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Mosque protestors urged to stay away from Sunderland neighbourhood

Members of the Sunderland Anti-Fascist Coalition, march from Murray Library on Chester Road to the site of the proposed mosque on Saint Marks Road, shortly after groups from the NE Infidels, BNP, Northern Patriotic Front and EDL arrive to demonstate against Sunderland Anti-Fascist Coalition, Police officers keep the two groups apart.

Members of the Sunderland Anti-Fascist Coalition, march from Murray Library on Chester Road to the site of the proposed mosque on Saint Marks Road, shortly after groups from the NE Infidels, BNP, Northern Patriotic Front and EDL arrive to demonstate against Sunderland Anti-Fascist Coalition, Police officers keep the two groups apart.

PROTESTERS have been urged to leave a community in peace.

Weeks of demonstrations have already taken place in Millfield, as far right groups and anti-fascists clashed after plans for a mosque were approved by Sunderland City Council.

Last month, police arrested 13 people when The English Defence League and left-wing groups confronted each other outside the site in St Mark’s Road, with fireworks and bottles thrown.

Now another organisation, calling itself The Northern Patriotic Front, is planning a rally in Sunderland on November 17.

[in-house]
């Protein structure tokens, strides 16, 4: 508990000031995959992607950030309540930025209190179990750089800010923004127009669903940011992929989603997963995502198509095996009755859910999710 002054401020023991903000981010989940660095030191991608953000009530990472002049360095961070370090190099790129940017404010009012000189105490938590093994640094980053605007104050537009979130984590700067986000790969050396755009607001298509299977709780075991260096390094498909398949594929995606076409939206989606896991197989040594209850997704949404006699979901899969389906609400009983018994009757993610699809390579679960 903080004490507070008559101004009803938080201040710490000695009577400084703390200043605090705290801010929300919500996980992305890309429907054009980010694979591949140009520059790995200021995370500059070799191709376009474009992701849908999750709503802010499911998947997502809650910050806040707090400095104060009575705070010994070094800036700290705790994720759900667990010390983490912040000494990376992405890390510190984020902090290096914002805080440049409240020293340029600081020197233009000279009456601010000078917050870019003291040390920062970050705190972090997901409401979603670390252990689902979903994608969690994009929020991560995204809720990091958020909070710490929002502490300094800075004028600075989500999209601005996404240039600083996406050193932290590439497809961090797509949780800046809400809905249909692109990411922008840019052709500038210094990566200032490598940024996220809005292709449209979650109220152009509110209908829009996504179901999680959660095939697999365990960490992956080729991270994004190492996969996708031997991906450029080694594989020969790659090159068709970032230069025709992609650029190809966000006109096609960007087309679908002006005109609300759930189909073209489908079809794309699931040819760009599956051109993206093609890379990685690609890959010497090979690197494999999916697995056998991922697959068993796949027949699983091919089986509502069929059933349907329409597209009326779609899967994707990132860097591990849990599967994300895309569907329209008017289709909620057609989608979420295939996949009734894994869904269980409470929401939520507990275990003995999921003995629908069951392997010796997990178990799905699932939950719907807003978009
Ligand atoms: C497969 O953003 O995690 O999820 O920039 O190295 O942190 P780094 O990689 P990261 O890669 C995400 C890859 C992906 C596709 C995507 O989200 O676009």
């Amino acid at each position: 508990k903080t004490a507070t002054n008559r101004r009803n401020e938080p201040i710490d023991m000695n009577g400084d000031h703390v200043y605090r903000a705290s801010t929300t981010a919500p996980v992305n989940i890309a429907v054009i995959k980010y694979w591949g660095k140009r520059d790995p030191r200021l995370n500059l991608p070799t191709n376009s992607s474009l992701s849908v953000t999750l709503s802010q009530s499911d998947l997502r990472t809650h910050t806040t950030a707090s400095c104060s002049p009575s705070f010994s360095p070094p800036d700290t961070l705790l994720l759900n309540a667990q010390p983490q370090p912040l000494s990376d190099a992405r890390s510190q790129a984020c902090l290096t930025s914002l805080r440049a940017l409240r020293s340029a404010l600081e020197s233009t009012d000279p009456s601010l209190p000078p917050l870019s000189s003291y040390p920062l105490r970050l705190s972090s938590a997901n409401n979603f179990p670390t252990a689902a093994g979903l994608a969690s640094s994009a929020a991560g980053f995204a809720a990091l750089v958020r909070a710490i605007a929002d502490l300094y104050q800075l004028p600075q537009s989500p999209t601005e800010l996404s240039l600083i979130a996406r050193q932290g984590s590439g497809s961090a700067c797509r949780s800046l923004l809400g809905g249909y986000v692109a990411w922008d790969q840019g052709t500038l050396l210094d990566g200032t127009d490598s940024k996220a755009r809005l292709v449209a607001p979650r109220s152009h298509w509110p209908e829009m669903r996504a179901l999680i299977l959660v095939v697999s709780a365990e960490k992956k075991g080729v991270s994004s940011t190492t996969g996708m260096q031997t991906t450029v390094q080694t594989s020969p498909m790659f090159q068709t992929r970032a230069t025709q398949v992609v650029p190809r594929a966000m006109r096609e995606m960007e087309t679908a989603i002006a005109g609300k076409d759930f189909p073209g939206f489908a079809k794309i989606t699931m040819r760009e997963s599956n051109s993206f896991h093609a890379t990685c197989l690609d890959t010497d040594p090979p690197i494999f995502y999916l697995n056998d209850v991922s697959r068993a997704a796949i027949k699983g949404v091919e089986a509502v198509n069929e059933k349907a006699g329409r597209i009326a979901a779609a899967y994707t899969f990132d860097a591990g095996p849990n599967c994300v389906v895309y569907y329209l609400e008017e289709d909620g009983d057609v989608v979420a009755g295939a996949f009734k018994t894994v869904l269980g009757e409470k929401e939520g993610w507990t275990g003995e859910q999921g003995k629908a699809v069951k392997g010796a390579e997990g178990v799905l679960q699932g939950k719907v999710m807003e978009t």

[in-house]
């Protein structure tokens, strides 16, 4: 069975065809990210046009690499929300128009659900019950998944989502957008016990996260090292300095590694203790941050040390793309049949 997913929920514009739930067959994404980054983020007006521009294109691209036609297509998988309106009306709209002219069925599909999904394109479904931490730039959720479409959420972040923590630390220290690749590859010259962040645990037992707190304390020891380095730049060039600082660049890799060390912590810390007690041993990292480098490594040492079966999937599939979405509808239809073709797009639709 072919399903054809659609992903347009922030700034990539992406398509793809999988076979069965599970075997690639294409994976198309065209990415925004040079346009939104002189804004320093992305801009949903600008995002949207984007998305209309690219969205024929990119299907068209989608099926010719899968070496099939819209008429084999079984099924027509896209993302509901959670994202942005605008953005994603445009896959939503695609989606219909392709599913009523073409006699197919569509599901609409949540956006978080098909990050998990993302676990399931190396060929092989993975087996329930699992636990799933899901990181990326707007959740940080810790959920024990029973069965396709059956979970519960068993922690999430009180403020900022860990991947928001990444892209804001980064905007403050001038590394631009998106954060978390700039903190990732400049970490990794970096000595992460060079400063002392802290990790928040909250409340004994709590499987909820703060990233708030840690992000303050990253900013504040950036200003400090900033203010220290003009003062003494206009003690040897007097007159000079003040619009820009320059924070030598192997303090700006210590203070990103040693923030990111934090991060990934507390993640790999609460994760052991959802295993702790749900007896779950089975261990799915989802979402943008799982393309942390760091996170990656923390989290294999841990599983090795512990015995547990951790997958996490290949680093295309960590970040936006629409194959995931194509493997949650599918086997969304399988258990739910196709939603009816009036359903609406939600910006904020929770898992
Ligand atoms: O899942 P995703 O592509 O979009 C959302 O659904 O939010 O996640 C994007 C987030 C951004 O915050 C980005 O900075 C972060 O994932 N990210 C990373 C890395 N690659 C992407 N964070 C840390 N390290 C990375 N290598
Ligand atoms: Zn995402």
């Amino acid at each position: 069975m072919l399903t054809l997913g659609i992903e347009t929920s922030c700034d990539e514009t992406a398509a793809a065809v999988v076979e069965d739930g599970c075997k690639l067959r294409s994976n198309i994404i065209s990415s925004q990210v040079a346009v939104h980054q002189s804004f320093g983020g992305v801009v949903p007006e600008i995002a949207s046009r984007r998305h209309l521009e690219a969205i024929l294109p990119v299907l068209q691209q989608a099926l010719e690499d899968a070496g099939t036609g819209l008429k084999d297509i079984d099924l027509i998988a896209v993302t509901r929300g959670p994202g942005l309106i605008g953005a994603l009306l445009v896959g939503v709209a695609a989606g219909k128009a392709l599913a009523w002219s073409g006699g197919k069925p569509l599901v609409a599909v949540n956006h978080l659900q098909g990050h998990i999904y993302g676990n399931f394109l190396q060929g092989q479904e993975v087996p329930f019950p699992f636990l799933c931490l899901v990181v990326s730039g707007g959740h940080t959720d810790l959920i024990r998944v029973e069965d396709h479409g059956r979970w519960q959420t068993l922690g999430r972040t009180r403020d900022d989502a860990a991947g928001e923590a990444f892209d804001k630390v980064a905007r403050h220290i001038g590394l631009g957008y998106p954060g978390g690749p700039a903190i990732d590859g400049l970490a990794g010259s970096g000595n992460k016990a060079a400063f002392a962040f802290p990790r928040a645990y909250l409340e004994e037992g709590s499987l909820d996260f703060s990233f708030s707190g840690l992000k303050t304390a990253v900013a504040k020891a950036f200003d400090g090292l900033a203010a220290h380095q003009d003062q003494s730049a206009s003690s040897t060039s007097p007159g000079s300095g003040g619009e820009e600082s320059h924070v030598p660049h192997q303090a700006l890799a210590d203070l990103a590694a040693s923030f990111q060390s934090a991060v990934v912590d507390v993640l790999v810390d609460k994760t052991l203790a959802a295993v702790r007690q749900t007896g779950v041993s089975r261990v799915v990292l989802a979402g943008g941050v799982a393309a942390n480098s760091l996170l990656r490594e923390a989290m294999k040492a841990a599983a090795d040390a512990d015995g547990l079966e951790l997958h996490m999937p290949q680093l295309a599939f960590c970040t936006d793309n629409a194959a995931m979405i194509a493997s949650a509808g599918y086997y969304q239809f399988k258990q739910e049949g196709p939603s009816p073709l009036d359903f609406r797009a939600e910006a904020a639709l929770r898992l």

But community leaders have urged them to stay away.

“It’s upsetting for the residents,” said Millfield ward Councillor Bob Price.

“Based on the last one it could easily get out of control, and it takes up a lot of police resources.

“I would prefer it if they didn’t come here, and just left the community sort it out themselves.”

Residents have spoken out against the protests, with one man claiming it has forced him to move out of Sunderland.

Student Usman Chaudhry left the area after his Nissan Micra was torched outside his then home in Pensher Street.

Now the 28-year-old is living in Liverpool, and spending £88 a week travelling back to Sunderland to complete his MA in Business.

“They have definitely made it worse than it was before the demonstrations,” he said. “It is more aggressive.

“I believe in peace. If they want to protest, they can do it, but it is not the right way to protest.”

Northumbria Police has said it does not have the power to ban the demonstrations.

However, Chief Superintendent Kay Blyth, Sunderland Area Commander, said only peaceful protests would be tolerated.

“Where appropriate we will be imposing very strict conditions on those taking part and will take firm action against those who overstep the mark.”

The planning application to build the mosque, on the council transport depot site, was approved in July.

It attracted hundreds of complaints on the council’s website, many about fears of more noise and traffic.

But while many were from people in Millfield, there were objections from residents in Seaburn, Southwick and South Hylton.

Twitter: @janethejourno

 

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